What California is to cinema and New York is to fashion, Tennessee is to country music.
While Tennessee has and will always be recognized as the country music hub of the world, the state has in more recent years attracted a wide and diverse population of creative minds, which has led to a boom in various industries, ranging from other musical genres, video and music production to health care and even the culinary arts.
Many of those innovative industries depend on the protection of intellectual property (IP) rights, which guarantees the patents on original ideas, music, designs, trademarks, inventions, innovations and so much more. Those budding businesses rely on patents to make profit, create jobs and boost the Tennessee economy.
As a co-owner of a small video production and marketing business in Nashville, I rely heavily on IP rights to make a living. According to recently released data from the U.S. Chamber of Commerce's 2018 International IP Index, the U.S. patent ranking has decreased for a sixth consecutive year, falling to 12th place in the world.
A few years ago, I took a mission trip to Haiti. As a professional photographer and videographer, I took many pictures documenting my trip. I typically sell my pictures as stock photos for a small profit, but money earned from those photos is reinvested into future mission work. As a small business owner who relies on IP rights to protect my livelihood, imagine my surprise when I later stumbled upon one of my Haiti photographs being used by a large crowdfunding company in a blog post, misidentifying Haiti as Africa, no less.
As an artist, it is alarming to see one's work stolen and used out of context, but as a small business owner it is even more frustrating because the use of my intellectual property without compensation results in lost revenue for my company. This situation re-enforces the need for our legislators to place protections on IP high on the priorities list, especially in Congress.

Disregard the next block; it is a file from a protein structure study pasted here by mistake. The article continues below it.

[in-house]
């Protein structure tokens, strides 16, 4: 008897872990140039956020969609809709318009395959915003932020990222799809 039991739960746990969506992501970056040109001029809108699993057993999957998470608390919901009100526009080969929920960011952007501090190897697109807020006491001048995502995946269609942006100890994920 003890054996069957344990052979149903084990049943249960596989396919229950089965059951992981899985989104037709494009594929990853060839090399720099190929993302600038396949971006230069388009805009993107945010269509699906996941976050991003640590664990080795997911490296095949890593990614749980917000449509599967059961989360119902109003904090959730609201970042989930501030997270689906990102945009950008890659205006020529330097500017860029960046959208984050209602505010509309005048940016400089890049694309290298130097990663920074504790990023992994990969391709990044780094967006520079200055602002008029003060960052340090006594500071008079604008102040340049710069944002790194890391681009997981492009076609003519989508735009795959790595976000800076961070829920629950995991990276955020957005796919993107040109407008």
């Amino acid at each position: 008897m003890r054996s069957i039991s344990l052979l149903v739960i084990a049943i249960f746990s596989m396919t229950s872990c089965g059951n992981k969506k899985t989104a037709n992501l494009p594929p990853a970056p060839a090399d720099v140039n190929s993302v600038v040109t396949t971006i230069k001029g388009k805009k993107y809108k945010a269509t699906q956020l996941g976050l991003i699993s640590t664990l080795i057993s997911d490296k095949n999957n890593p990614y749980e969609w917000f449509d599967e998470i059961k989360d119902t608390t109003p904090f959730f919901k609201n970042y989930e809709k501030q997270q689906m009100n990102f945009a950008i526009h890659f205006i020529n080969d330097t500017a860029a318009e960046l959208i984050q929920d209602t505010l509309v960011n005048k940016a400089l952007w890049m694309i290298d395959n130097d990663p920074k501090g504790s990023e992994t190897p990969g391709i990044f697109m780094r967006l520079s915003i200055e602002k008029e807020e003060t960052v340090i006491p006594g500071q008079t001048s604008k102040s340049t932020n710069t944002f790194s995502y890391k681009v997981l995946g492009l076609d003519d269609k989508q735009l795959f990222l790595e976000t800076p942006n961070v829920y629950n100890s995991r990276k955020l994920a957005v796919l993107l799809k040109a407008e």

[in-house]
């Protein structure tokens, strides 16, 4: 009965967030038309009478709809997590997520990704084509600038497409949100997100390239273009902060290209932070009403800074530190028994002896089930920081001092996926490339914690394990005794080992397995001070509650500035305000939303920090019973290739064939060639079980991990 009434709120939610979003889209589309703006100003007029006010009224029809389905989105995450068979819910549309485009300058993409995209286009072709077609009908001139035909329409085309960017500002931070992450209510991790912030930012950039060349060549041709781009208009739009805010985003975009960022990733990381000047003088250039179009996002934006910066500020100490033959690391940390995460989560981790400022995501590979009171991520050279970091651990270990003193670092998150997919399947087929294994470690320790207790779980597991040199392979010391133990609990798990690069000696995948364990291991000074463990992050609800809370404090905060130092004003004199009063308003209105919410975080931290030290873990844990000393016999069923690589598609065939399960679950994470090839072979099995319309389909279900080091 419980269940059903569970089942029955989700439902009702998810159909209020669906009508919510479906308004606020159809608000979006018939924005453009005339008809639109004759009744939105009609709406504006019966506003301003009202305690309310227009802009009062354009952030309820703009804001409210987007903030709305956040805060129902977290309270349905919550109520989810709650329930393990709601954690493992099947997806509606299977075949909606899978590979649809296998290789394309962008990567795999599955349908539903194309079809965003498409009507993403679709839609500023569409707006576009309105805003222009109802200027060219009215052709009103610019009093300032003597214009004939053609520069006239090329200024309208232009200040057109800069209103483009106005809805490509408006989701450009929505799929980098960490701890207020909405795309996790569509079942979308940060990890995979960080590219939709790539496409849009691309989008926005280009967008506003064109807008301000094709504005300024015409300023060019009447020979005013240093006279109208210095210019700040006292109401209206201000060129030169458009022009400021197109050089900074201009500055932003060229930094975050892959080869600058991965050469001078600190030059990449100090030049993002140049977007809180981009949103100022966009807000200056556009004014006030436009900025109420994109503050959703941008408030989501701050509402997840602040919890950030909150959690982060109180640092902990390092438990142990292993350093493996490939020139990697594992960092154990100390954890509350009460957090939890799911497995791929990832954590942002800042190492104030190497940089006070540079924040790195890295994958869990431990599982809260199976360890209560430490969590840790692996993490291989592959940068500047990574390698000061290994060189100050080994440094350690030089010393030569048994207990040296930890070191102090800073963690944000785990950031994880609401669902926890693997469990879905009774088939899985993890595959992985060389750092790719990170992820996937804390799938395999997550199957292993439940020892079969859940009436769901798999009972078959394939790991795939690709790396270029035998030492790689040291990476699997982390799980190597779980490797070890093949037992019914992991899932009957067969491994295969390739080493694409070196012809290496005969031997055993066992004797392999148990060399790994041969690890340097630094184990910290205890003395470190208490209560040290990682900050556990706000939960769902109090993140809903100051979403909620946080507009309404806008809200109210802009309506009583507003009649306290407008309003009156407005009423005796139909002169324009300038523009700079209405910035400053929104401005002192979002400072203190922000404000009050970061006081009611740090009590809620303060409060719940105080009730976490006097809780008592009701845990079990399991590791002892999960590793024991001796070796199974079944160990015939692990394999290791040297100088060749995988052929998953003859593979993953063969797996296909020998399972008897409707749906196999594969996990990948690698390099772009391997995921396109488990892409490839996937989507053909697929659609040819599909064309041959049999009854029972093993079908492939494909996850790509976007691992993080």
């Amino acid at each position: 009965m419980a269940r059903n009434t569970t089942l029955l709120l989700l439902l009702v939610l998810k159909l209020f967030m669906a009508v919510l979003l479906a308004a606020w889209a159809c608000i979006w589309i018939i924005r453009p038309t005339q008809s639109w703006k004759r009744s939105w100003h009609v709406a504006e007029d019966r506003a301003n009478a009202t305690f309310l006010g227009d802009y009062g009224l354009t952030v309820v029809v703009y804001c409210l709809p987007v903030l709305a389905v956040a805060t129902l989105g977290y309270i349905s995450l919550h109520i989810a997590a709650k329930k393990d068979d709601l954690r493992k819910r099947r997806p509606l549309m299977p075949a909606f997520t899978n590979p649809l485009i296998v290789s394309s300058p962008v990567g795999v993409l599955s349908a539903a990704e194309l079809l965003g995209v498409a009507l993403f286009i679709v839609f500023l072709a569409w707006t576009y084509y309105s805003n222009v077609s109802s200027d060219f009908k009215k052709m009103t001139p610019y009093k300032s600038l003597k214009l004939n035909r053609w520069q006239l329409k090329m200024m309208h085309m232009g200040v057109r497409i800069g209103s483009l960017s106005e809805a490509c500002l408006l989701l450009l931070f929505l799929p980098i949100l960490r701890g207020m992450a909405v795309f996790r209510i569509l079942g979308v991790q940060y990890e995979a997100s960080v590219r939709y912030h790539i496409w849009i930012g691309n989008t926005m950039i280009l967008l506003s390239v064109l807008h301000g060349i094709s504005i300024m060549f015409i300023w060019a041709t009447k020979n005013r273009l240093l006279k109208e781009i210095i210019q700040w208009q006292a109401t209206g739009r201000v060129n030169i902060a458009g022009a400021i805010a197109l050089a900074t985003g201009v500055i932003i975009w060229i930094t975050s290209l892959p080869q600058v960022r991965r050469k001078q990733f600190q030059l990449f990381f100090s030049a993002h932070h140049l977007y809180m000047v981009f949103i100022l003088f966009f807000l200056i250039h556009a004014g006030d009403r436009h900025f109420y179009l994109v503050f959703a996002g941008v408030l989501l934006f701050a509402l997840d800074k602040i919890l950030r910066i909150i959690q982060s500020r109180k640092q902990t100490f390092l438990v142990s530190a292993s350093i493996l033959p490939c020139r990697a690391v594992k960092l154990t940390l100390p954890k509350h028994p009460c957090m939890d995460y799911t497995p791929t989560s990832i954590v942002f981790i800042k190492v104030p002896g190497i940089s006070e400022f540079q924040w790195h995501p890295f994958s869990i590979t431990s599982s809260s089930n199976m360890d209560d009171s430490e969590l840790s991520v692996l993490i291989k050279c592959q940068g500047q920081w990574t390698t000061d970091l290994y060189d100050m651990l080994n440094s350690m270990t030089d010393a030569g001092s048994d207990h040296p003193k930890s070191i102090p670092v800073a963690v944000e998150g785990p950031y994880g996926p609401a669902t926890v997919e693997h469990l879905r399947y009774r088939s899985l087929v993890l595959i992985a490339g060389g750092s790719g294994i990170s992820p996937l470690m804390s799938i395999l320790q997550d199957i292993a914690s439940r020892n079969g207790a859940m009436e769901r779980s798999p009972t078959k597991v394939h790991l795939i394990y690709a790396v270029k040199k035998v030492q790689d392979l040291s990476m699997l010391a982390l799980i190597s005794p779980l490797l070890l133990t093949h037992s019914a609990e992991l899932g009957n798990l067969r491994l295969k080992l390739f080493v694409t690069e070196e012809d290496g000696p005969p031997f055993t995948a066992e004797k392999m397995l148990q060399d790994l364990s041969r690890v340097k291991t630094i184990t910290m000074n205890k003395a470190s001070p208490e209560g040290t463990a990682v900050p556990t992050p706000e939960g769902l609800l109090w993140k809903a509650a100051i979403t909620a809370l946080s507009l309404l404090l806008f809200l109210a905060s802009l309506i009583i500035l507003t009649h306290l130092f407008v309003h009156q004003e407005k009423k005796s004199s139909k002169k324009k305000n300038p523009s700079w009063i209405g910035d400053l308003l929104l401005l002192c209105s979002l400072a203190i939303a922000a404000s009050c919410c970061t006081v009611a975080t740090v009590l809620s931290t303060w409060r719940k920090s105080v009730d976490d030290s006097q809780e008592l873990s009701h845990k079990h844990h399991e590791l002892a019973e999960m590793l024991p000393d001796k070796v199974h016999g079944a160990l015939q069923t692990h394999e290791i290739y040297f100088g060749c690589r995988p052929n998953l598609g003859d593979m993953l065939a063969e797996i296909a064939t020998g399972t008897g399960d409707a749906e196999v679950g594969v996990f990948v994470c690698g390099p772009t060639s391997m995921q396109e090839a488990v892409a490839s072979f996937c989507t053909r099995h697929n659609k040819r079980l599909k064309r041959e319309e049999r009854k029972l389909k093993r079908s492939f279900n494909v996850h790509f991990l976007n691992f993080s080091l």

Recently, Tennessee Sen. Bob Corker co-sponsored legislation to strengthen IP for musicians from the pre-1972 era. The CLASSICS Act ensures that music legends are properly compensated when their pre-1972 era music is played digitally. This is a positive development that Tennessee business owners should support because it sets a foundation for further protectionist IP legislation down the road.
Like many small businesses in the creative field, the work we produce at Rift Media is our intellectual property and we rely on IP protections to protect that work from being taken and used (or misused) by others who will profit from it. This happens often in our field, and much of it goes unreported. And that's not the worst of it.
IP theft is a concern for all types of industries, from music to tech, and for businesses both large and small. It reduces revenue, harms brands and decreases incentives to innovate. My photo of Haiti was used and misappropriated by another company, with admittedly small impact on me, but companies as large as Nike and Apple must face the scourge of counterfeits and patent and trademark infringement on a massive scale. It's estimated that the cost of IP theft to the U.S. economy is around $600 billion.
Therefore, it is so important, especially here in Tennessee, to ensure our legislators work to enforce strong protections on the IP rights, such as Sen. Corker's CLASSICS Act, because they are vital to the economy of Tennessee. I encourage readers to track this piece of legislation and encourage more like it to be considered before Congress and in our state capital, so that we hold our legislators accountable to Tennessee businesses.
Wes Beale is co-founder of Rift Media in Nashville.
Greeson: A prayer for Parkland, who can talk politics, insurance increases, at our best during the worst